by Swami Krishnananda
Now we come to the Fifth Chapter, which is replete with certain contemplations, Upāsanās, Vidyās, or meditations that will help us in conceiving Brahman for the purpose of higher practice. The Śānti-Mantra – Om purānaṁ adaḥ, etc. – is the initial invocation of this chapter.
Om purᾱṇam adaḥ, pῡrṇam idam, pῡrṇᾱt pῡrṇam udacyate pῡrṇasya pῡrṇam ᾱdᾱya pῡrṇam evᾱvaśiṣyate: 'The great fullness or plenum is Brahman' – the Absolute. From fullness, nothing that is not full can come. So, 'what comes from fullness is fullness only'. Now, this word fullness is used in different senses. How is it that what comes out of the fullness is also fullness? Because in the microcosm, the macrocosm is reflected. You can see in the pore of a single sand particle of the beach the whole cosmos vibrating if your eyes are penetrating enough. The entire universe is reflected in every particle of sand, every grain of matter and every atom of existence, even as in every cell of the body the whole personality can be seen. Physiologists and biologists will tell us that to understand a human being you have only to take one cell of the body and that will tell you what the person is biologically. Likewise, a little particle, our so-called finite existence, the effect that follows in the process of creation, is not really an effect in the form of a diminution of the glory of the cosmos, but the cosmos reflected wholly in it. The whole is present in the effect also in a mysterious manner which is inscrutable to the ordinary mind of the human being. You can study any individual and you would have studied the whole universe. Everything that can be seen in God can be seen in this world also. Whatever is in Vaikuntha or Kailaśa or Brahma-loka, can be seen inside this very lecture hall. But you can only see it with the proper apparatus, that is all. Whatever is anywhere, is everywhere, and whatever is everywhere, is anywhere.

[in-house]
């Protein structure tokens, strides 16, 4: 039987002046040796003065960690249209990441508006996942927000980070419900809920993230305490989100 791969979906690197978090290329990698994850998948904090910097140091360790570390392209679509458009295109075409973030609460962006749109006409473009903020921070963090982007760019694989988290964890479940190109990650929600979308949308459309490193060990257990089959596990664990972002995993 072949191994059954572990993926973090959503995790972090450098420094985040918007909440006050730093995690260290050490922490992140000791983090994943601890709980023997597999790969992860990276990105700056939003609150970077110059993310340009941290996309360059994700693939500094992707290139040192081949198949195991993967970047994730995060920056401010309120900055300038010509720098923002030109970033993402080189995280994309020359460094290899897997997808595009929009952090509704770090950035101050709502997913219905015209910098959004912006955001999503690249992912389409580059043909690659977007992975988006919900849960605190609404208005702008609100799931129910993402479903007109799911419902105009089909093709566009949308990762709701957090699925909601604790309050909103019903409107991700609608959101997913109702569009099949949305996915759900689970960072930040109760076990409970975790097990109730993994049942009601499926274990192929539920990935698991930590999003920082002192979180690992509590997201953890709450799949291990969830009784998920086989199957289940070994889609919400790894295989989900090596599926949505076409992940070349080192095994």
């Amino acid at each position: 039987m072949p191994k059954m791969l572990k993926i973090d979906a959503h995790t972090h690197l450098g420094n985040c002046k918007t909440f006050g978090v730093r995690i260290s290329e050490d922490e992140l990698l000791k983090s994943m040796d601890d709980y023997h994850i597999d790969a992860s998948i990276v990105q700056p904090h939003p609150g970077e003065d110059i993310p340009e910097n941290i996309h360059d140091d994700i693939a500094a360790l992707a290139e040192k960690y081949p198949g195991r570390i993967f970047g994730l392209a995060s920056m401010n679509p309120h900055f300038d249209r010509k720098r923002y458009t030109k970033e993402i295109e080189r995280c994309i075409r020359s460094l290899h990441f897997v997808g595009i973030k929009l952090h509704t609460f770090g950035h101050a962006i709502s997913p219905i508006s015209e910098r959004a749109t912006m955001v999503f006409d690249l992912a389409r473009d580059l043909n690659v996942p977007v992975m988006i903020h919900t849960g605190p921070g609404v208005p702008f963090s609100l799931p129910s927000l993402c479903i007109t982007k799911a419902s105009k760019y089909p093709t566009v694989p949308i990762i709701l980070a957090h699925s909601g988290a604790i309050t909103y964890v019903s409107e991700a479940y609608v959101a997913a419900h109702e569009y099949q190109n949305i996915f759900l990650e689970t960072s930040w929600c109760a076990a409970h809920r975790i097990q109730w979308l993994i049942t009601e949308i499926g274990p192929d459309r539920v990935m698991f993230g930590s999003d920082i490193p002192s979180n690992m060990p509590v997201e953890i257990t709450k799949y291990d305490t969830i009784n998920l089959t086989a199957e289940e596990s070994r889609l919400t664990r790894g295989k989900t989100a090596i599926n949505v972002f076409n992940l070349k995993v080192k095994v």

Pῡrṇam idam, pῡrṇᾱt pῡrṇam udacyate: 'That is full; this is full.' What was the cause? That is the full. And what is the effect? That is also the full. 'And from the full the full has come' – the full effect has come from the full cause. When something is taken from something else, generally there is a shortage on the part of that from which you have taken it. You know very well that if from ten quintals you take five quintals, only five quintals remain there. But it is not so here. When the universe has come out of the Absolute, there is no diminution in the content of the Absolute. This is a mysterious emanation indeed. Even when the rays of the sun emanate from the sun, there is combustion going on and a kind of diminution of the intensity of the heat of the sun, physically speaking. But in this case nothing changes and there is no diminution whatsoever. The content is as full as it was, as it is, as it will be. So, pῡrṇasya pῡrṇam ᾱdᾱya: 'After having taken away, or after the coming out of the effect from the Supreme Cause, what remains is full only.' This is another way of symbolically telling you that nothing has happened; no creation has taken place, it only appears as if it has to the blinded eyes of ignorant individuals – pῡrṇam ᾱdᾱya pῡrṇam evᾱvaśiṣyate.